"A good omen for our career in the hills," Dr Rosedale says.
"Our first TB clinic was in an old house nearby, near the hospital... with a consulting/treatment room downstairs and laboratory for sputum staining upstairs, the waiting area on the steps outside. TB drugs were supplied by Unicef."
It was soon clear that TB was a major disease in Nepal's hills, far commoner and more deadly than leprosy, which the team also diagnosed and treated.
It was also clear that although treatment was vital, prevention on a huge scale would be better value, so the team organised and started a BCG programme, both in districts where the doctors and nurses could visit by Land Rover or motor bike, and in the hills entirely on foot.
First, a motivator would be sent a few weeks ahead to explain the programme to the elders of the villages and to arrange times and places.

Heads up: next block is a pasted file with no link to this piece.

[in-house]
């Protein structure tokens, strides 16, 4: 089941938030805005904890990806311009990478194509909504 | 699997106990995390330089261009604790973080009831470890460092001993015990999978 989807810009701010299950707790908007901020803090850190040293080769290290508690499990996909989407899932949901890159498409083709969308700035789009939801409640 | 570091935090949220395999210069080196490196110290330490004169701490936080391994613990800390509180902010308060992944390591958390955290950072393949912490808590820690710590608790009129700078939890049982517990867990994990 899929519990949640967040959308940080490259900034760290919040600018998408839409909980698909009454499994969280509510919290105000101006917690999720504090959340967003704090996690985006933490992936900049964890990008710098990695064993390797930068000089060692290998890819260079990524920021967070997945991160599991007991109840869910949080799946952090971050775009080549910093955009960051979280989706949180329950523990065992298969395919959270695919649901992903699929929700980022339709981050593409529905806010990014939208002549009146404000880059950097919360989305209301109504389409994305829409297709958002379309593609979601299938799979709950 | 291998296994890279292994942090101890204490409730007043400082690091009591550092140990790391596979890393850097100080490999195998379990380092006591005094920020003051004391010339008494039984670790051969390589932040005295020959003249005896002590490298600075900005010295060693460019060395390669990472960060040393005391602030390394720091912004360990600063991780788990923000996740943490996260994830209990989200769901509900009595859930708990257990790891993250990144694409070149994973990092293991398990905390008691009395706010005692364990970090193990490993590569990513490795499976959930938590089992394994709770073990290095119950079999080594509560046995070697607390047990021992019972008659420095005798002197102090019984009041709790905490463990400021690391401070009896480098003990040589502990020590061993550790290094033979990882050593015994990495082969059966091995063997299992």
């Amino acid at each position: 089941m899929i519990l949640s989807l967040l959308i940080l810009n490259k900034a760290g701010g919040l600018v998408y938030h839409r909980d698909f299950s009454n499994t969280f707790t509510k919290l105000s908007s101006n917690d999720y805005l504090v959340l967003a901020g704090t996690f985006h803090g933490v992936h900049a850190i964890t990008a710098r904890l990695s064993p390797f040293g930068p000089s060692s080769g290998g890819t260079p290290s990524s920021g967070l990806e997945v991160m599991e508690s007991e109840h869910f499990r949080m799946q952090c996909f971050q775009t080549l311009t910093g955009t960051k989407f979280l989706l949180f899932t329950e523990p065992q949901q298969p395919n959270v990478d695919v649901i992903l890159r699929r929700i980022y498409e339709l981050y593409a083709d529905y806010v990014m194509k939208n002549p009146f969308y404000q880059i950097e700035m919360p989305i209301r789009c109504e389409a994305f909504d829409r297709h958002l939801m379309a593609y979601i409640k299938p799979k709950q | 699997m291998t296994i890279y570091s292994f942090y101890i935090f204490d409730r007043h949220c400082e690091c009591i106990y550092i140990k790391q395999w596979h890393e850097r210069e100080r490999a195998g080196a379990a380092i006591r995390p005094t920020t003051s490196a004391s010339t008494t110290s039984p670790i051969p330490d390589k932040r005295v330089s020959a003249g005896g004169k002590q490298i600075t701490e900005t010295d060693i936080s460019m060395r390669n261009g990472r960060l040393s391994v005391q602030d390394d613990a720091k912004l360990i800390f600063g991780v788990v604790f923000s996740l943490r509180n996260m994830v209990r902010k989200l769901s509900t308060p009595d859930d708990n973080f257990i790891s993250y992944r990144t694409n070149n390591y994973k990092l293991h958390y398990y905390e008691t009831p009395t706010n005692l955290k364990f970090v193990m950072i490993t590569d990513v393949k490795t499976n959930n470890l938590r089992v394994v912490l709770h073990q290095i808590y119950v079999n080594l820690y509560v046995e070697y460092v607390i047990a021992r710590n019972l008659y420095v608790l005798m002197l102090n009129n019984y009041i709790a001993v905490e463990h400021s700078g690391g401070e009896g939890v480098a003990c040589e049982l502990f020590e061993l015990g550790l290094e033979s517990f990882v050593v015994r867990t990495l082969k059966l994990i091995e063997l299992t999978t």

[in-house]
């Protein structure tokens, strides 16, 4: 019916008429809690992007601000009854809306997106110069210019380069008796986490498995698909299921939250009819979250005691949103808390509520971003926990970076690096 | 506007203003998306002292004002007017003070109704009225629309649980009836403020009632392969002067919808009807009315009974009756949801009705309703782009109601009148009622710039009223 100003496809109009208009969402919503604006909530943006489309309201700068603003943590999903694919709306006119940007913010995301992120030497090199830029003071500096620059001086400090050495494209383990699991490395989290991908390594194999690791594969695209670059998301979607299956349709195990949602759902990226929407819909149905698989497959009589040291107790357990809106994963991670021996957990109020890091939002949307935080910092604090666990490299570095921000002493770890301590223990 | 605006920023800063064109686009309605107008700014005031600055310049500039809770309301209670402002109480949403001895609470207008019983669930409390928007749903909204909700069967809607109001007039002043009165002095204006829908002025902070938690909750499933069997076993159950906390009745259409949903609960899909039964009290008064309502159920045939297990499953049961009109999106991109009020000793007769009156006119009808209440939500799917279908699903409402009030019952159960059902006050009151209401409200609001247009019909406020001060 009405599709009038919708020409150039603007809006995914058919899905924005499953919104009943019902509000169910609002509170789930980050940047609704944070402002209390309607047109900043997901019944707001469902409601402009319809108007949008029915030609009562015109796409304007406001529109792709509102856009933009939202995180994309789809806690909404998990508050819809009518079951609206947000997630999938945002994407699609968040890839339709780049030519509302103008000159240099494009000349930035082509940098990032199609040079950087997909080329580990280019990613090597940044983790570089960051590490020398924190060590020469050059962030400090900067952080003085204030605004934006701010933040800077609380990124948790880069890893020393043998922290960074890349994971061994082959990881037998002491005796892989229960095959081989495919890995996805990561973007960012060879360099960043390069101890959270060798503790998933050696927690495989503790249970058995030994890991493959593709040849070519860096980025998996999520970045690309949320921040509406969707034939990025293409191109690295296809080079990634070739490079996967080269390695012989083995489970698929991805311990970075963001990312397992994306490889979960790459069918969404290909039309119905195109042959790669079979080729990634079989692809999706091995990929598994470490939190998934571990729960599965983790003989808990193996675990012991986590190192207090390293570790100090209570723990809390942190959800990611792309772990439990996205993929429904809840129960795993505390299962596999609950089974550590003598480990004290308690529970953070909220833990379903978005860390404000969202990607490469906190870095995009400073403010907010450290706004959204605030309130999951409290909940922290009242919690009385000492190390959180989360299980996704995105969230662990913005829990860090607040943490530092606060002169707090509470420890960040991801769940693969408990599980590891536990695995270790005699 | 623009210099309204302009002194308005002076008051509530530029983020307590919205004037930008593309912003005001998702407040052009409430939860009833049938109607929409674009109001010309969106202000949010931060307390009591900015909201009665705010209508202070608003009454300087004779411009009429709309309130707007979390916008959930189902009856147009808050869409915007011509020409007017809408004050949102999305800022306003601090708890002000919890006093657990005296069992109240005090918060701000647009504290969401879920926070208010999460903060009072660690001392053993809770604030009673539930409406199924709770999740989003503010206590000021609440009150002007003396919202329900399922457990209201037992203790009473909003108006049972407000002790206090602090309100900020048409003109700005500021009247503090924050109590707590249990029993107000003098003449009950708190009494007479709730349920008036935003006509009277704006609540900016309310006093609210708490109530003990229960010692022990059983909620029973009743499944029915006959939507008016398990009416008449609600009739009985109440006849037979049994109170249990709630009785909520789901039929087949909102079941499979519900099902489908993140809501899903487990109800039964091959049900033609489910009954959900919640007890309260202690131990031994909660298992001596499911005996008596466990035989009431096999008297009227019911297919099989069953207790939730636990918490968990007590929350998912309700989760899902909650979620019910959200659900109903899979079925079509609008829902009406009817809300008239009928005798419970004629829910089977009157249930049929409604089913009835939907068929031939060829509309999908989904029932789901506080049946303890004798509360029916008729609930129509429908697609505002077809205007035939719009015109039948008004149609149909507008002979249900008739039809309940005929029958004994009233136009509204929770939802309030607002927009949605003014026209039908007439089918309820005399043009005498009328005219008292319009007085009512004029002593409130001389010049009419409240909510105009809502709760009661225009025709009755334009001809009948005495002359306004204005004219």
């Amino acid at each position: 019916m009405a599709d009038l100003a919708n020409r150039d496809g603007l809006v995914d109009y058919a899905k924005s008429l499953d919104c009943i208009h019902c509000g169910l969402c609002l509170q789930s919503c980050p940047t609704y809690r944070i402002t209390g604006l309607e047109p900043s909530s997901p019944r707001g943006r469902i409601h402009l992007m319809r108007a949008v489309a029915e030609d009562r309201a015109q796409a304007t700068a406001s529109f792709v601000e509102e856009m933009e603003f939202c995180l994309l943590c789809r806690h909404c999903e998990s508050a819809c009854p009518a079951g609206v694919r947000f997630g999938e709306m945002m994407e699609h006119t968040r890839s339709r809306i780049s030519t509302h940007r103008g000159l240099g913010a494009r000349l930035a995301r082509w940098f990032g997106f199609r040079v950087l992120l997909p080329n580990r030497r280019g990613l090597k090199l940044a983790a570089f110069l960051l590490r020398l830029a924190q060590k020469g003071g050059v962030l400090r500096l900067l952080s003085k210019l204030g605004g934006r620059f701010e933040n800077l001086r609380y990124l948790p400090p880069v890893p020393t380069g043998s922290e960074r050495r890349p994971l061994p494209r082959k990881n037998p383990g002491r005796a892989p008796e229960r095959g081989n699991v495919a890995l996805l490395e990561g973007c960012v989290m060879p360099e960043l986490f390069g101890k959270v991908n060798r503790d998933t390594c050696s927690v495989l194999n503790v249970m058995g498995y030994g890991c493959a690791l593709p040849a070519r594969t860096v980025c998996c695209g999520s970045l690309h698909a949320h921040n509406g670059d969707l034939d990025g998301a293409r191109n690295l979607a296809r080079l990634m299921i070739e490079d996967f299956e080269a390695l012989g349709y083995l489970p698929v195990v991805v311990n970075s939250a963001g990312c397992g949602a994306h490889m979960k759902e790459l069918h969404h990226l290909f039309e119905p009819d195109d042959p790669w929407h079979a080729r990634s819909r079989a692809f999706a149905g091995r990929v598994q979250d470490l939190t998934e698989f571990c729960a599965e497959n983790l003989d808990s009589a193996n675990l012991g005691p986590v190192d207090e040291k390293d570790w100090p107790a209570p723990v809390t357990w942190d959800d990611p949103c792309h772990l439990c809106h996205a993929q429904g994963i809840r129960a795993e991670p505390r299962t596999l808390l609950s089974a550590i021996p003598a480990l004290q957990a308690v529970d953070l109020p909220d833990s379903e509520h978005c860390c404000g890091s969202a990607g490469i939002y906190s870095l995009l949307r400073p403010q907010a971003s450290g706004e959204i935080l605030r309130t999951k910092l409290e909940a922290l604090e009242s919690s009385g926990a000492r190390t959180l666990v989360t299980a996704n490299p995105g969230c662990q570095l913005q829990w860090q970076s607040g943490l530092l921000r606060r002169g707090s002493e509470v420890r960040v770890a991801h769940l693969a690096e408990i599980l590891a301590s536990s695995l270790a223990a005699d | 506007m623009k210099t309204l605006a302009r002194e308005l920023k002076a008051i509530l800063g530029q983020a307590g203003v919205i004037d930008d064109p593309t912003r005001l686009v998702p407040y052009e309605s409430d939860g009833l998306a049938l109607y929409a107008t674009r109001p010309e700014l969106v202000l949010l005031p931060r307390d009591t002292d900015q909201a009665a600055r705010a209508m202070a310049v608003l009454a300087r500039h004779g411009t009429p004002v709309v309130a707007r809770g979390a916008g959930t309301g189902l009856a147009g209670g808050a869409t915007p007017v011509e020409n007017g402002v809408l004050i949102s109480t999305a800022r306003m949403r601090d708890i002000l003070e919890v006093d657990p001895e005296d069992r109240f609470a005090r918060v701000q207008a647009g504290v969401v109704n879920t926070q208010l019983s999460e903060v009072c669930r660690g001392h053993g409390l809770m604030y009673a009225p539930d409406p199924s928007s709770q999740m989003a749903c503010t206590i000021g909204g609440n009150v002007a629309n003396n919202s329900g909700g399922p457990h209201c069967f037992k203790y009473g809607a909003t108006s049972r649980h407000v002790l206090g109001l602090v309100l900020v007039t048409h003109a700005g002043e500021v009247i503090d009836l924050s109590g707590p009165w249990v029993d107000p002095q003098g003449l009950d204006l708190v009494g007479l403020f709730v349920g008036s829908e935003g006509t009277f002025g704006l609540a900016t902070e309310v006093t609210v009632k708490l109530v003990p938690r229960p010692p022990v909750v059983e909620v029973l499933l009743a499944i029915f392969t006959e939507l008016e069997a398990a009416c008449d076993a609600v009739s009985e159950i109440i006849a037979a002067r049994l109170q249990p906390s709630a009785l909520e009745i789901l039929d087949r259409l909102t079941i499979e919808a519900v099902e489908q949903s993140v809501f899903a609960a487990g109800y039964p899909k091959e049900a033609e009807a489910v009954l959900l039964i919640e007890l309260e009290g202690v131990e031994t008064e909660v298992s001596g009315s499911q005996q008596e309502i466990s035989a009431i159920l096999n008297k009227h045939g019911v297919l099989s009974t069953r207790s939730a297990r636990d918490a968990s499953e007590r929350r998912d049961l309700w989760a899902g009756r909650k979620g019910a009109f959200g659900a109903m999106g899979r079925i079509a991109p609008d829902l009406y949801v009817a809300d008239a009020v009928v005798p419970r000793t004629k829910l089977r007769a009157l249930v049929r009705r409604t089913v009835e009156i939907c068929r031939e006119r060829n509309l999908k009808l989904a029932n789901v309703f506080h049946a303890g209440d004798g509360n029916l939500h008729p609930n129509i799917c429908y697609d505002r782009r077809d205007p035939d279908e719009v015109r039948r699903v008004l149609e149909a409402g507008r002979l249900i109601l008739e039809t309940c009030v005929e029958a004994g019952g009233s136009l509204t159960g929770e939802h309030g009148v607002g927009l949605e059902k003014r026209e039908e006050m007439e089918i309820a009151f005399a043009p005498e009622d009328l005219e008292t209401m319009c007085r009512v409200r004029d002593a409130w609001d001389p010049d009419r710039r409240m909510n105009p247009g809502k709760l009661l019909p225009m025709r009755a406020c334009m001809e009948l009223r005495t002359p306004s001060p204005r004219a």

Then the doctors would arrive, vaccinate, give some health education and move on to the next village, sleeping in village houses.
In the first four seasons of the programme they vaccinated about half a million children in Koshi zone, and much of Mechi zone too, and also put forward a plan for a national vaccination programme.
"In those early days we had the support of Oxfam and individual donors who loved Nepal, but we were always short of money," Dr Rosedale says.
Even before TB clinics were established in many further hill towns, the lack of reliable, in-date and affordable medicines became a clear problem.
The Hill Drug Scheme devised by Dr Rosedale - to ensure a supply of carefully selected vital drugs at a controlled cost to strategic points - was gradually unfolded to 20 distribution centres, with its own accounting and portering systems. The scheme evolved and expanded to meet a far wider need over the decades.